403(b) or 401(k) plan on a timely basis. The Department of Labor (DOL) requires that employee contributions and loan repayments to pension plans be deposited as soon as they can be segregated but, in no case, later than the 15th business day of the month immediately following the month in which the contribution or loan repayment is either withheld or received by the employer. The DOL created a safe harbor rule under which participant contributions to small plans (those with fewer than 100 participants) will be deemed to be made in compliance with the law if those amounts are deposited within seven business days of withholding or receipt.

Employee Benefit Plan Audits ConnecticutWhile the requirements for large plans mention the 15th business day of the month immediately following the month in which the contribution is withheld or received, the rule is as soon as the amounts can be segregated. Most organizations are able to segregate these amounts much earlier than the 15th business day of the following month. This typically happens when payroll is made, so amounts should be remitted the same day as payroll occurs or within one or two days after that payroll date.

If your organization is currently not remitting your contributions as timely as required, you might want to look at your process and work with your third-party administrator to change the process in order to meet these requirements in 2015.

Michelle Hatch is a partner in our Non-Profit Services Group. She oversees audit and accounting engagements for non-profit organizations, including independent schools, trade associations, health and human service organizations and art, cultural and membership organizations. Michelle is also a member of the Employee Benefit Assurance Group and oversees audits for 401(k), 403(b) and defined benefit retirement plans.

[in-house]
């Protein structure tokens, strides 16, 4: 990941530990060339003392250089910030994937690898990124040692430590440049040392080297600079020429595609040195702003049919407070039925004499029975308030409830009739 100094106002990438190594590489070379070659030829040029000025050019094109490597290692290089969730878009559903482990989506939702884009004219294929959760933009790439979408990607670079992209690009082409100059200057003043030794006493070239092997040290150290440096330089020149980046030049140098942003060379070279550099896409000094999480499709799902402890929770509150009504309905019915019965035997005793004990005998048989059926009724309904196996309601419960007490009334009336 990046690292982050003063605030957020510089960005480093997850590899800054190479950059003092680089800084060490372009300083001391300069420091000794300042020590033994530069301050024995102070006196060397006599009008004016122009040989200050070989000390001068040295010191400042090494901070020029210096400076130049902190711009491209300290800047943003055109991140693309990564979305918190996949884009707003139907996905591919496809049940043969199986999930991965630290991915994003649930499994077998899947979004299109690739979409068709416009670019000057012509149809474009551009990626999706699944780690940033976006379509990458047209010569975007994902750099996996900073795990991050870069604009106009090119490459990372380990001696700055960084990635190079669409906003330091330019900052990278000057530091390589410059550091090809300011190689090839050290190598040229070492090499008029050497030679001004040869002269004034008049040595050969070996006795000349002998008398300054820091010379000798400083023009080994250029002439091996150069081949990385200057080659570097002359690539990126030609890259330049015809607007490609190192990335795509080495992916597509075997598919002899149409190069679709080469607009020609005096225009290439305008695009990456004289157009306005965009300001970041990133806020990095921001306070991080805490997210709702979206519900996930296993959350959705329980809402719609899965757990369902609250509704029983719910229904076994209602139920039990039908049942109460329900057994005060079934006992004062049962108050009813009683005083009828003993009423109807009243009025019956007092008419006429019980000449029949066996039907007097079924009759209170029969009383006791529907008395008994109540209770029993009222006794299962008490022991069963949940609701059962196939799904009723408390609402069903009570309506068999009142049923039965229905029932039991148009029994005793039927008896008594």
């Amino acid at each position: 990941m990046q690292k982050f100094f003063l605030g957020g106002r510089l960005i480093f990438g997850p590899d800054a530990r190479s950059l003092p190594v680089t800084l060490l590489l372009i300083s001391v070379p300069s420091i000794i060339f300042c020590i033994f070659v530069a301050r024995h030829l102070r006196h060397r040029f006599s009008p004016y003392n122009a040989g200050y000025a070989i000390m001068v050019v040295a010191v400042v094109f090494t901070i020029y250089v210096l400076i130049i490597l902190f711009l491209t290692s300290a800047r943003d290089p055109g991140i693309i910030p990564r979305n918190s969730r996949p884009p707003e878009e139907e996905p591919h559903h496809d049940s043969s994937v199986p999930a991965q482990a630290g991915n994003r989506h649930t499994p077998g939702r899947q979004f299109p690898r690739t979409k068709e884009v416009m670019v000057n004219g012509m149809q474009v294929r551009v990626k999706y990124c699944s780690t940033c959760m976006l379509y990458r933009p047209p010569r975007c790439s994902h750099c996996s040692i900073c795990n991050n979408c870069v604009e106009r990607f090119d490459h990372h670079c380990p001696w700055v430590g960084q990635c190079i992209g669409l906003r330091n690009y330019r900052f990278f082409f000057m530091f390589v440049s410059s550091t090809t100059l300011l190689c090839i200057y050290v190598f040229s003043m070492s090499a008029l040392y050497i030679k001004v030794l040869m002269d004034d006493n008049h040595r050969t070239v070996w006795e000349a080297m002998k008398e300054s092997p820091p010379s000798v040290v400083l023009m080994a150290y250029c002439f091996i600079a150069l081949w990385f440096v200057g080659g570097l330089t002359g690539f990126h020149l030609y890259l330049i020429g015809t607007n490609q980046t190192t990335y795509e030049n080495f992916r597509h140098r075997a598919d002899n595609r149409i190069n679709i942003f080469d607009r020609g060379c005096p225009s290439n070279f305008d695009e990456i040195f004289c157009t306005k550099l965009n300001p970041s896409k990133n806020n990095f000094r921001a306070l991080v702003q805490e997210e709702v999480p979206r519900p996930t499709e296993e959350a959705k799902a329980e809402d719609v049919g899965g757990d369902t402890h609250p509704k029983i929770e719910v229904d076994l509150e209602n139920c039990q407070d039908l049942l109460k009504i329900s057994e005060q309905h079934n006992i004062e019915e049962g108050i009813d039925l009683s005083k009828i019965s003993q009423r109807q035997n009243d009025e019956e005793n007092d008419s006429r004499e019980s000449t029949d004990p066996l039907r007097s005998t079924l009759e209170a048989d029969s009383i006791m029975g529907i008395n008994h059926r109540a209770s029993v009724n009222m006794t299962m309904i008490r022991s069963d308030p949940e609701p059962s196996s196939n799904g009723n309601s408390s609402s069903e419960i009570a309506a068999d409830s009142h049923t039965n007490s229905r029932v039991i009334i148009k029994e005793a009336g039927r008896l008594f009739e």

Using Form 990 for Organizational Improvements

While many non-profit organizations may be exempt from income taxes, they are not exempt from the federal government’s recordkeeping requirements. Among those requirements are tracking revenues and expenses and reporting those items to the Internal Revenue Service (IRS) by way of Form 990. The requirement applies to organizations as small as the local Little League affiliate or as large as a major hospital.

While organizations file Form 990 because it is a requirement to maintain their exempt status, many may not realize that there are many other ways the Form 990 can be used to benefit your non-profit organization.

The Form 990 not only serves public purposes, it can serve organizational purposes as well, allowing board members, donors and others access to information about an organization’s financial management, operations and governance. It is a tool—a research document—for understanding your organization, its strengths and its weaknesses.

Read the full article to learn more >>

How Interested Parties Learn About Your Non-Profit Organization and How to React

Interested Party Communication - Nonprofit CPAIndividuals looking to learn more about your non-profit organization have a wealth of information at their fingertips thanks to the many resources available to them on the Internet.  In today’s competitive environment, it is important for leadership to view these resources as opportunities to generate interest from those who seek out information and invest the time necessary to produce comprehensive materials that will help them tell their story.  It is also important for your organization’s leadership to understand where and how information is made available.  With that knowledge, a comprehensive approach to addressing each one of these resources can be developed to ensure the message conveyed through them is positive and thorough.

Nonprofit Resources

Below are a few resources that can be accessed by the general public and provide details of your organization’s standing and compliance with filing requirements: